Instant reaction: study of the midbrain

17 May 2017

Emmy Tsang (Croucher Scholarship 2016) is currently a predoctoral fellow of the Gross group, Mouse Biology Unit at the European Molecular Biology Laboratory in Italy. She began her PhD work in 2014, under the supervision of Dr Cornelius Gross and her PhD project looks at neuroscience and in particular how innate fear is processed in the brain. She focuses mainly on the periaqueductal gray (PAG, also known as the central gray) which is the primary control centre known to be important for regulating all the different types of instinctive behaviour, amongst other things.

Tsang grew up in Hong Kong where her father was a professor in mathematics and her mother a civil servant. She was always interested in science and after finishing her HKCEE she wanted to be exposed to overseas teaching methods and completed the final two years of her secondary education (6th form) at a private school in England.

“I always liked solving problems as a child- not only to find a solution but also to figure out different ways to approach problems,” she says and adds that she also enjoys trying to generalise things, in the sense of finding patterns and common rules that can explain seemingly random and unrelated objects. 

She studied chemistry and physics for her International Baccalaureate (IB), even though she was actually more interested in biology because she felt that physics and chemistry were more “fundamental” sciences.

“Without at least some sort of understanding in these areas, I would not be a very good biologist,” she says.

By the end of her third year in Cambridge, she knew she wanted to do a PhD but wasn’t sure in which field of science, so she decided to take the fourth-year system biology course, hoping to expose herself to bioinformatics, biostatistics and programming. These techniques were entirely new to her but ultimately became extremely useful in her PhD which was about neuroscience and also influenced her future research goals.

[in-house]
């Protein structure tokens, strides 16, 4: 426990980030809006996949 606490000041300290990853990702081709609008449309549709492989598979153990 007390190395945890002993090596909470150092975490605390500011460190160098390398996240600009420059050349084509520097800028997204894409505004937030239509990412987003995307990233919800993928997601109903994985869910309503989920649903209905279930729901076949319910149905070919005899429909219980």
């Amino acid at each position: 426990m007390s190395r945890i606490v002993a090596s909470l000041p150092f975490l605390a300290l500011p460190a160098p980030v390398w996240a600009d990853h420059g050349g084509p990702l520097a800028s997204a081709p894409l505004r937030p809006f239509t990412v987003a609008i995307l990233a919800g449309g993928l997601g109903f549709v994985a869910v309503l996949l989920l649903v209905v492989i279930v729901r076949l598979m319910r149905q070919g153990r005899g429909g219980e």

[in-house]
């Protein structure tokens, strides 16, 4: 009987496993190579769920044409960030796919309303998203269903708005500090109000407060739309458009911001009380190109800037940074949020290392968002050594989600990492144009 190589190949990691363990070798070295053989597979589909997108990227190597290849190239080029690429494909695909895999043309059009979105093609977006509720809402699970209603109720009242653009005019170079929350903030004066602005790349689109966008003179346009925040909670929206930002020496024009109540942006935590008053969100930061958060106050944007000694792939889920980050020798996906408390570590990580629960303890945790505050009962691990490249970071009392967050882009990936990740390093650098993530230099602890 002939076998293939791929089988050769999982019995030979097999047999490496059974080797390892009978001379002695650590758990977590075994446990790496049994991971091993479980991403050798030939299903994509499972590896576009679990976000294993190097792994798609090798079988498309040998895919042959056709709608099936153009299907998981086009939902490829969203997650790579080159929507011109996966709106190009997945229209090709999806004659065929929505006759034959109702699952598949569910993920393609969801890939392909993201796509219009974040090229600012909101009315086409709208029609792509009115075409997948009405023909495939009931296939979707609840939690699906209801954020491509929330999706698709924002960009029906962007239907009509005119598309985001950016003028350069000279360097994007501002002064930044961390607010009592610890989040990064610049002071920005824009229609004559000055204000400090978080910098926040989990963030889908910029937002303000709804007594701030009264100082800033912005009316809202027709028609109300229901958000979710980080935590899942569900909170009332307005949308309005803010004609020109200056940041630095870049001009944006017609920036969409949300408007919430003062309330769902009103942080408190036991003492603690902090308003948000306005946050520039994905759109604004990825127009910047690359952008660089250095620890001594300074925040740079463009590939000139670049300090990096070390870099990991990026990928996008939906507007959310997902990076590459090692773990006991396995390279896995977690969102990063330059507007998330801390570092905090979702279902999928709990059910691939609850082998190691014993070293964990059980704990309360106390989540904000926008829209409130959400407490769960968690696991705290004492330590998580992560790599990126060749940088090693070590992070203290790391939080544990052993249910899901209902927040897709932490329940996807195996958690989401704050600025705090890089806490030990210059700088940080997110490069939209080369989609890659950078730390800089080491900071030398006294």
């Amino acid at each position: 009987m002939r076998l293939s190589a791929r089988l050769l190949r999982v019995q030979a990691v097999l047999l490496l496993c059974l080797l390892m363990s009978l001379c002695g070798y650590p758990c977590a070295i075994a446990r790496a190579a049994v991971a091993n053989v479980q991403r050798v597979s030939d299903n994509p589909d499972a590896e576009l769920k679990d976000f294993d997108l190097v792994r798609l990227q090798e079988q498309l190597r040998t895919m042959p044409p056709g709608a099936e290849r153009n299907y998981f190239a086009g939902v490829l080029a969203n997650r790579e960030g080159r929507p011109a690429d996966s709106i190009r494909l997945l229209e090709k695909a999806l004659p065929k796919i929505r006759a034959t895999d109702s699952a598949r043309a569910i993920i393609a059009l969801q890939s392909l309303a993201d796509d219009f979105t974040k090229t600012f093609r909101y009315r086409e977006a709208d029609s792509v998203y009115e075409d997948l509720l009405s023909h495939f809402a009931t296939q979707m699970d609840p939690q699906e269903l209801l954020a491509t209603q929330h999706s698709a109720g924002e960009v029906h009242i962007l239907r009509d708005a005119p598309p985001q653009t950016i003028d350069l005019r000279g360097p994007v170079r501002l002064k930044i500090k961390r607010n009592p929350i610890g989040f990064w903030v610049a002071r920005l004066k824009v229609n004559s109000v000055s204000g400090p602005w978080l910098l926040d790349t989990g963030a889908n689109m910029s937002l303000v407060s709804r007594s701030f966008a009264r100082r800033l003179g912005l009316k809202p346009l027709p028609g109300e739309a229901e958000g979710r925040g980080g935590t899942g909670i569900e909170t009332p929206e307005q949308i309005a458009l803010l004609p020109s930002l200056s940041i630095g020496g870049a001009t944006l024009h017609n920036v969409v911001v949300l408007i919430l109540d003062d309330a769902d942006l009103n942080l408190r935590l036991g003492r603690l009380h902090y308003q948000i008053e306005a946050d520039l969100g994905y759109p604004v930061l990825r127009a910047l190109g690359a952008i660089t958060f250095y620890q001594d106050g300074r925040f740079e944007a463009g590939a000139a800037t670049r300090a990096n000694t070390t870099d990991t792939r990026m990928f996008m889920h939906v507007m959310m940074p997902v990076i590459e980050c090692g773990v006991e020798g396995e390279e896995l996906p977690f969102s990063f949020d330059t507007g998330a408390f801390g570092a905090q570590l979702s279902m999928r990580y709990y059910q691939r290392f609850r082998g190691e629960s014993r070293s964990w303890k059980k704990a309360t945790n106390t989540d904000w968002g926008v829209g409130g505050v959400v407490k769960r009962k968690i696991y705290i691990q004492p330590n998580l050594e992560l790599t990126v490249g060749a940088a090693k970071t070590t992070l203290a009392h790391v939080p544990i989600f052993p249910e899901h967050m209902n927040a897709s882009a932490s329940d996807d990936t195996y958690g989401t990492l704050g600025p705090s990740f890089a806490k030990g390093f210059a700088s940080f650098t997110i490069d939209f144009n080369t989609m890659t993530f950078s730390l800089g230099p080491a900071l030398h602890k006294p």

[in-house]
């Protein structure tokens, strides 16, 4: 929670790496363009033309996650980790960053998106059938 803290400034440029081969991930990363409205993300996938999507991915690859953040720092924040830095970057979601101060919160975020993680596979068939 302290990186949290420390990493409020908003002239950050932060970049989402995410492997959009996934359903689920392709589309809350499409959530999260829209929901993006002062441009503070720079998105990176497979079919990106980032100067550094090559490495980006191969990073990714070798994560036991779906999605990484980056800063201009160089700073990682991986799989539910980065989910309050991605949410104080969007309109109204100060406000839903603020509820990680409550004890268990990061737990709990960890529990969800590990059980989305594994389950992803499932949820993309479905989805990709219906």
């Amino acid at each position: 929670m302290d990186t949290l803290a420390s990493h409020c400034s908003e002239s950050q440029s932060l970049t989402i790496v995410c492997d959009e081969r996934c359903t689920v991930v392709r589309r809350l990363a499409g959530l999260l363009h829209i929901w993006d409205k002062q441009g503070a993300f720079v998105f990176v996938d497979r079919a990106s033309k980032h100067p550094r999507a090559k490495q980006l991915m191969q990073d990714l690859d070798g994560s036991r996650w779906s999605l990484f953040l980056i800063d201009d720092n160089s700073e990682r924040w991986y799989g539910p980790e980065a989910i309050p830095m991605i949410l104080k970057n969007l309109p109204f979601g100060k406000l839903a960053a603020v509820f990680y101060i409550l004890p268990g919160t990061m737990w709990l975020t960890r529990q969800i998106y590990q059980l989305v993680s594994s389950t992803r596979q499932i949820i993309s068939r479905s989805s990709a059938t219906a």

“Neuroscience appealed to me because the central nervous system is the most complex structure in a human body- and one that really separates us from other animals,” she says but she also thinks that big data is becoming increasingly important in biology in general and in neuroscience in particular.

“Studying individual cells generates huge amounts of data- for example, a photograph of a neuron may take 1MB, and there are 100 billion cells (neurons) in the human brain,” she says.

“Years of research have been invested in understanding how our brains work, but in my opinion, we haven’t even scratched the surface,” says Tsang. She remains fascinated by the fact that our nervous system, along with the rest of our body, stemmed from a single cell. In the process of our development, we went from being a single cell to a complex nervous system.

While she admits that the wonderful weather, food and culture made Italy an easy choice for her PhD studies, the Monterotondo outstation of the European Molecular Biology Laboratory appealed to her, professionally, because it’s a small institute with a diverse range of researchers. The Gross Lab’s particular interest is to draw the link between genes, molecules and behaviour and she says that Dr Cornelius Gross is a “great supervisor”.

“He gave me a blank cheque at the beginning of my PhD to pursue whatever question I wanted to, something I must stress is extremely uncommon,” she says.

Tsang explains that the most challenging aspect of her chosen field of expertise is the highly complex functions of the brain. She explains that the activity of brain cells depend on their molecular make up and this will vary between people based on the individual’s genes which are (in effect) instructions to make these molecules and they’re different between each subject.